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Applegate v. Inland Real Estate Corp.

OPINION FILED OCTOBER 18, 1982.

YVONNE APPLEGATE, PLAINTIFF-APPELLEE,

v.

INLAND REAL ESTATE CORPORATION, DEFENDANT-APPELLANT.



Appeal from the Circuit Court of Du Page County; the Hon. James Jerz, Judge, presiding.

PRESIDING JUSTICE SEIDENFELD DELIVERED THE OPINION OF THE COURT:

Rehearing denied November 18, 1982.

Inland Real Estate Corporation, the defendant, appeals from a judgment holding that it had constructively evicted the plaintiff, Yvonne Applegate, from an apartment, awarding the lessee double her security deposit plus attorney fees and costs (Ill. Rev. Stat. 1981, ch. 80, par. 101), and denying Inland's counterclaim seeking damages for breach of the lease.

On October 28, 1980, plaintiff signed the lease for the term November 1, 1980, through October 31, 1981. She tendered a security deposit of $335, equal to one month's rent. At this time plaintiff asked Mary Clevenger, the building manager, if the apartment had any problem with roaches, because she didn't want to move in if so. According to plaintiff, Clevenger said that she hadn't heard anything about any roaches. Betsy Turnquist, a friend of plaintiff's who had planned to move in with her, testified that Clevenger said that the apartment didn't have any kind of bugs. Clevenger testified at first that she could not remember whether the three had discussed the possible roach problem, but later testified that she told plaintiff that there was no problem.

Plaintiff and Turnquist, along with Clevenger, had inspected the apartment several days before the signing. Plaintiff testified that the apartment then was "filthy," with broken baseboards, considerable amounts of dirt, scuff marks, and a couple of dead cockroaches, but that Clevenger told her during the inspection that it would be fixed before she moved in. Clevenger testified that she saw nothing wrong with the apartment at the time, or when she inspected it by herself two or three days before plaintiff moved in. Clevenger gave plaintiff permission to move in early without paying extra rent and plaintiff and Turnquist moved in on October 29. At this time a maintenance man who had been working in the apartment during the earlier inspection was still present, and he told them that the apartment was not ready to move in.

As soon as they started bringing in their possessions, plaintiff and Turnquist saw dozens of cockroaches, some of which they sprayed, stamped out, or caught. There was testimony that the roaches started coming out at night in the kitchen, living room, bedroom and bathroom.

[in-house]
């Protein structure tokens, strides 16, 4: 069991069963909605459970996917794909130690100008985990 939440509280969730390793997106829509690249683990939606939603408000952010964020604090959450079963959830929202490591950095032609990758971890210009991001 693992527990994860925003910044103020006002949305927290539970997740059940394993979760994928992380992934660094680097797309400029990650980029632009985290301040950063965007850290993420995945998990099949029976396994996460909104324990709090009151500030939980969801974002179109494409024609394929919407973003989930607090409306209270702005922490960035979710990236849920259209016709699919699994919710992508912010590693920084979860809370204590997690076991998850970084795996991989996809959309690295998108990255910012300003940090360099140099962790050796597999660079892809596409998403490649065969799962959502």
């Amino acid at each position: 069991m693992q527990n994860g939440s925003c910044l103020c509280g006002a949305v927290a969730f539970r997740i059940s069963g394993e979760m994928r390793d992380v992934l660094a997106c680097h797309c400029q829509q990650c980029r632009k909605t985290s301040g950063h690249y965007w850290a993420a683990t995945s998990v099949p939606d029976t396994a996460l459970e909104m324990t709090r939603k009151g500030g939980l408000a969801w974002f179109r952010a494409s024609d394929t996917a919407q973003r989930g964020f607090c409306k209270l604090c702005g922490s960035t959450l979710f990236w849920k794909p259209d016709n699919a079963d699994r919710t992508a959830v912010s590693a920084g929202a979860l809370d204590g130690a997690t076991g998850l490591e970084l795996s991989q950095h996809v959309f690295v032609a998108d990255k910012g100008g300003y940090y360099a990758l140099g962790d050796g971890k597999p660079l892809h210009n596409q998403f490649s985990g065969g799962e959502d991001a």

Plaintiff testified that she tried to contact Clevenger several times between October 28 and November 1 but could not reach her. She moved out the evening of October 31, before the lease term technically began, thus paying no rent. Plaintiff and Turnquist testified that the problems of the apartment had not been fixed by then except that some work had been done on the front door and a closet.

Clevenger testified that plaintiff told her on November 1 that she was moving out and that Clevenger responded that if there were roaches in the apartment "we would have an exterminator come out the very next time the exterminator was scheduled." She said that plaintiff refused to wait until the exterminator came out. She also testified that she inspected the apartment shortly after plaintiff moved out and found no roaches.

The defendant withheld the security deposit despite plaintiff's requests for its return. Defendant did not succeed in rerenting the apartment until January 1981.

After finding that the plaintiff had been constructively evicted the trial judge also found that the defendant had refused to supply the itemized statement of property damages allegedly caused by plaintiff, as required by the statute (Ill. Rev. Stat. 1981, ch. 80, par. 101) and had failed to return the security deposit. He thus awarded damages in the amount of $670, twice the security deposit, plus attorney fees and costs of $482. The court denied the defendant's counterclaim for damages.

I

Defendant argues first that the trial court erred in finding that there was a constructive eviction.

• 1 A constructive eviction requires that the landlord have done something of a grave and permanent character with the intention of depriving the tenant of enjoyment of the premises. (Advertising Checking Bureau, Inc. v. Canal-Randolph Associates (1981), 101 Ill. App.3d 140, 146.) The question of whether a tenant has been constructively evicted is one of fact and the decision of the trier of fact will not be reversed unless against the manifest weight of the evidence. (John Munic Meat Co. v. H. Gartenberg & Co. (1977), 51 Ill. App.3d 413, 416.) In Munic the court stated:

"It is not essential that there be an express intention of the landlord to compel a tenant to leave the demised premises or to deprive him of their beneficial enjoyment, since persons are presumed to intend the natural and probable consequence of their acts and, accordingly, acts or omissions of the landlord making it necessary for the tenant to ...


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